This week’s reader question is about the American Rescue Plan (ARP) Act of 2021: What elements of the new relief package should individuals be aware of that may impact portfolios and financial plans?
Andrew Busa, senior financial planner, had this to say:
The ARP is an ambitious piece of legislation aimed at speeding up the economic recovery and the distribution of vaccines. Those are important objectives that ultimately benefit everyone. But there are also some practical aspects of the bill that could impact your pocketbook and portfolio. Here’s a running list:
- Direct payments. Compared to the initial CARES Act passed last year, ARP payments are aimed at people who earn a little less in their paycheck. In this case, individuals making up to $75,000 a year stand to receive $1,400 while couples bringing in $150,000 or less will get $2,800. (If you qualify and are set up to receive electronic payments from the IRS, you may have already gotten yours.) That said, the ARP reaches some people that CARES passed by—namely, adult dependents, including college students, disabled individuals or elderly family members living under your roof. (Payments will be issued to the taxpayer, not the dependent.) If you’re not sure about your eligibility, it’s worth checking the IRS’ “Get My Payment” tracker by clicking here.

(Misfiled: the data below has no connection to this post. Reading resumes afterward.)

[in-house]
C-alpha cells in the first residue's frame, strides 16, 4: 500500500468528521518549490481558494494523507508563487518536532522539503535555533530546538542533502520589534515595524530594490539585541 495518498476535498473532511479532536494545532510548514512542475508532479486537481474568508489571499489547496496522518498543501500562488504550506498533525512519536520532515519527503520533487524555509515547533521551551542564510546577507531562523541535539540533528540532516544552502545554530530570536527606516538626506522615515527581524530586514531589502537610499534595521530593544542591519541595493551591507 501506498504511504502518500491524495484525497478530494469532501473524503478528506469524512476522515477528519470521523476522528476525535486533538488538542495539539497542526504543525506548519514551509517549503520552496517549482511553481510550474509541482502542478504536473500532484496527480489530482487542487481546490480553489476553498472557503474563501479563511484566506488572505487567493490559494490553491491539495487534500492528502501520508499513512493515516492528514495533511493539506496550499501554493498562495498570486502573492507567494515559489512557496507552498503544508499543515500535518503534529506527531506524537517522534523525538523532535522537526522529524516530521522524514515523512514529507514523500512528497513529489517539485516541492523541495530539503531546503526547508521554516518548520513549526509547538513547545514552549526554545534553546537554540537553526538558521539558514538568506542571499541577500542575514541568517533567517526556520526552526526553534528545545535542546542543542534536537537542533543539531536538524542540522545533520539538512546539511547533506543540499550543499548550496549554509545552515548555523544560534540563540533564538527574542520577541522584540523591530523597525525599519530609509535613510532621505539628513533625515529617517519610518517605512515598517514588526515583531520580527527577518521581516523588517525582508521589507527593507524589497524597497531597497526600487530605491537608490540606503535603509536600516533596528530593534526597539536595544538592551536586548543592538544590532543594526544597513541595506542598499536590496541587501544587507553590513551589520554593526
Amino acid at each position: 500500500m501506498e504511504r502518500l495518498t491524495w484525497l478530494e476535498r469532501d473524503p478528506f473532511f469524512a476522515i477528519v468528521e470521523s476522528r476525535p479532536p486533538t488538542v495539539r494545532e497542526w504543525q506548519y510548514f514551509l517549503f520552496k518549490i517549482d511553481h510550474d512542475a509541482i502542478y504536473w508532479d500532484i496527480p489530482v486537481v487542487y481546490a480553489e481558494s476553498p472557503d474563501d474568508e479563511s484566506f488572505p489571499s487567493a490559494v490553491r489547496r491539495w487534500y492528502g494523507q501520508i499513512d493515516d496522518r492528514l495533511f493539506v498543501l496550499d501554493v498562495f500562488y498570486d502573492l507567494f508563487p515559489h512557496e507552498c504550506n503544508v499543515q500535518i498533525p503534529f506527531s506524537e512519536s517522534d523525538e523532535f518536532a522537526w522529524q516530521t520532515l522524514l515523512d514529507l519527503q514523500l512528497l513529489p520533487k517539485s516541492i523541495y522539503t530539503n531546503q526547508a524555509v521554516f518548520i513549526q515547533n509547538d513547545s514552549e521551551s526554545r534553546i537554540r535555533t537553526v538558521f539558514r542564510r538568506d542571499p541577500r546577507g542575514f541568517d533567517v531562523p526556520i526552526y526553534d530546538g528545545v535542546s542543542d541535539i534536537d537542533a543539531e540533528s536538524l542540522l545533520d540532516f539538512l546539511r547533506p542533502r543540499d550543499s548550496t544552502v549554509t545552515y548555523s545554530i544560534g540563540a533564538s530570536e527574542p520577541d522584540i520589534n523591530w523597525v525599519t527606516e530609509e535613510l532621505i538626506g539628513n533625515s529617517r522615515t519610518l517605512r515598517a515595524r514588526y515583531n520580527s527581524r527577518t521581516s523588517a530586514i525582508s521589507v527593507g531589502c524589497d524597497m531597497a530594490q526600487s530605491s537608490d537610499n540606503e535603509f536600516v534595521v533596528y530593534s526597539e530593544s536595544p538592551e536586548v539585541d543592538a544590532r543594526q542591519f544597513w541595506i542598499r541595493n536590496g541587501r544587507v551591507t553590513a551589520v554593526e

- Unemployment benefits. If you lost your job during the pandemic, the ARP offers some assistance by extending expanded unemployment benefits (scheduled to expire earlier this week) into early September and adding an additional $300 a week. The benefits also include some relief for self-employed and gig workers. As part of the benefit, the ARP waives federal taxes on the first $10,200 of unemployment benefits collected in 2020 for individuals and couples who earned less than $150,000 combined.
- Health care subsidies. The bill also expands access to the Affordable Care Act. The biggest adjustment is an increased subsidy for people buying private health insurance, including some higher earners who didn’t previously qualify. The ARP also covers 100% of COBRA premiums through September 2021 for those who lost a job in the past year.
- The child tax credit. The ARP expands the child tax credit for the 2021 tax year to $3,600 per child under age 6 and $3,000 for children ages 6 through 17. As with the stimulus checks, the credits start to phase out for individuals above a certain income level, but the previous credit of $2,000 per child remains unchanged for some higher-income families.
Specifics aside, we see the stimulus as a net positive for some of the individuals hardest hit by lockdowns. As a financial planner, I see the potential tax savings and some extra cash in people’s pockets as a great opportunity to top off an emergency fund, rework your 2021 budget or accelerate a savings plan.
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